1. They “prime” you. This is the idea that being exposed to one idea can make you more receptive to another. For example, if you see a picture of food, you’re more likely to respond to the word “yummy” than if you’ve just seen a picture of garbage. A 2002 study found that this can be used to help direct a consumer’s attention. If a webpage about buying a car had a background that was green with pennies on it, customers looked into the price information. If the background was red with flames, they looked into the vehicle’s safety.
2. Companies use the “illusion of scarcity” to make you think you need to act now or lose a great deal. This was illustrated in a study from 1975 in which people were shown two identical cookie jars, but one was filled with ten cookies and the other with only two. People believed the cookies in the emptier jar to be more valuable. We all understand supply and demand, and they might trick you a little on what the supply actually is.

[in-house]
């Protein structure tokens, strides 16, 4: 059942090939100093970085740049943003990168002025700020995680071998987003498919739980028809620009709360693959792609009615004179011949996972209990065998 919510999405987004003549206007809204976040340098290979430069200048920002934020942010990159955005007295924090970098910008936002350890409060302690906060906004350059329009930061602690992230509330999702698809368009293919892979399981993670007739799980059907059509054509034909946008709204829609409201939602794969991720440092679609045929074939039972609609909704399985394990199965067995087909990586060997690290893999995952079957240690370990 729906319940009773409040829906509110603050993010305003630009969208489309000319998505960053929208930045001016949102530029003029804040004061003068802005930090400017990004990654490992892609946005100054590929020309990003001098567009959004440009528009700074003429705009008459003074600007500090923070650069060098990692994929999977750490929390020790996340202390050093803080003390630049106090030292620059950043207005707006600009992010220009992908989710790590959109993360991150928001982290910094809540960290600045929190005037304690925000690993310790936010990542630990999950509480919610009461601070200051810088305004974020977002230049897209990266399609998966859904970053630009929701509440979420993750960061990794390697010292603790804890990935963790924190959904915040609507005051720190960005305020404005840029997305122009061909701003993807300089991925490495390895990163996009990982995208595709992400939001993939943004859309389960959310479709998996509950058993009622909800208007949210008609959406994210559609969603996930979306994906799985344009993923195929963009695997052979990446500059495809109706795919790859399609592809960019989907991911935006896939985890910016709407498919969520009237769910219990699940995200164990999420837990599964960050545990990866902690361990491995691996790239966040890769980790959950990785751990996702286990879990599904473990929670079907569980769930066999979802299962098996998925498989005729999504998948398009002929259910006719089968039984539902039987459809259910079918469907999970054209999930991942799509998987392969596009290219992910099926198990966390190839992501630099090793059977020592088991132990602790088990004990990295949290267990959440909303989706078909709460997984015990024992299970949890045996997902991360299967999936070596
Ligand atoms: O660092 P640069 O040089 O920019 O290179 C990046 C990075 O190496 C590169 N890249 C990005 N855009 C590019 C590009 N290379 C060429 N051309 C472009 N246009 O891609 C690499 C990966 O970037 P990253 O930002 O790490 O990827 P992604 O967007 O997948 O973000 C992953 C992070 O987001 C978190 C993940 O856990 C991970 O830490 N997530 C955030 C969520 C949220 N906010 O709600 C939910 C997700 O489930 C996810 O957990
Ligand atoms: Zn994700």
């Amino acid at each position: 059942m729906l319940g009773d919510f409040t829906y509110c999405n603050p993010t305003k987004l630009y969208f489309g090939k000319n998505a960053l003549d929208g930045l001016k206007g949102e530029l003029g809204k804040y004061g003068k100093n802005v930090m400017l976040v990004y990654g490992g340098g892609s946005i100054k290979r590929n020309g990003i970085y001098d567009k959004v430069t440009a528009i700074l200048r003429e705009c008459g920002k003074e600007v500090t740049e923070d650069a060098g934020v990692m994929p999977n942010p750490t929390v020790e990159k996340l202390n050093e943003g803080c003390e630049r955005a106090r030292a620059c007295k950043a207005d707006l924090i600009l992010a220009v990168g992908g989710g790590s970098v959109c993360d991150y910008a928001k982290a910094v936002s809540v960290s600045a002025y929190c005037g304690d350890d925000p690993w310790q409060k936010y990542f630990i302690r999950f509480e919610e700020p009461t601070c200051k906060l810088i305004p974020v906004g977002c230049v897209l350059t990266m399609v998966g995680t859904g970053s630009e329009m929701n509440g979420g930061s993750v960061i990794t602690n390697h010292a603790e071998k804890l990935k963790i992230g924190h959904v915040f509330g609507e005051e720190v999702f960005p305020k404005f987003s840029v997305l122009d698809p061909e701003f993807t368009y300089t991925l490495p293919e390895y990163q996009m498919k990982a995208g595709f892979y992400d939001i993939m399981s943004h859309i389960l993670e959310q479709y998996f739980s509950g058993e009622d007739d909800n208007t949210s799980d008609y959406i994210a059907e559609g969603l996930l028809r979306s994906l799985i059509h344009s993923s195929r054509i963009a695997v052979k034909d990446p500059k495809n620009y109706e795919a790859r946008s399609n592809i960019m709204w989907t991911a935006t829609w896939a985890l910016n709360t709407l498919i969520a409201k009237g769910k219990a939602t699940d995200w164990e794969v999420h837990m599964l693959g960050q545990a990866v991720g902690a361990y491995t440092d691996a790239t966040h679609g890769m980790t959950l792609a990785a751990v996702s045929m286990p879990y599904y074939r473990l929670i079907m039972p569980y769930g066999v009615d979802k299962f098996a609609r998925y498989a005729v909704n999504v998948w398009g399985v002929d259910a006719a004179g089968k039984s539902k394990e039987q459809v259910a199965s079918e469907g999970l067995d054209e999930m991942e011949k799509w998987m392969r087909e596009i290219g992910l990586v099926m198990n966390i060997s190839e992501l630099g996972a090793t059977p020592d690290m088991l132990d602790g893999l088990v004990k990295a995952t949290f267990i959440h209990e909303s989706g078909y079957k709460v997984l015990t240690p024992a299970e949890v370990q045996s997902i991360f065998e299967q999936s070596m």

3. Bigger sales come in small packages. Fun sized candy bars and smaller soda cans might seem like a good way to consume less, but research has found that these smaller sizes actually get people to consume more. They’re so small, I’ll have a couple! Whoops.
4. There’s psychology behind how your favorite grocery store is laid out. Staple items like milk, eggs, meat, and bread are always towards the back so you have to walk past other items on your way in and out, increasing the likelihood you’ll buy something else while you’re there. Items that kids will want you to buy are at kid-level, and the middle shelves are full of leading brands which may have paid for the privilege of being within easy reach. While you’re shopping, it’s no accident that you can smell the bakery; the smell of food makes hungry so you’ll want to buy more.
5. Pricing things one penny short of an even dollar (ending it in .99) seems silly, but it actually works. We read left to right, so it has been suggested that our brain takes in that smaller number to the left of the decimal and we think we’re getting a better deal. Some also say that it gives the illusion of the item being on sale, so people think they’d better act fast- the illusion of scarcity at work! It’s not just 99 cents, either, but higher priced items ending in 99 as well ($399 as opposed to $400 for a television, for example).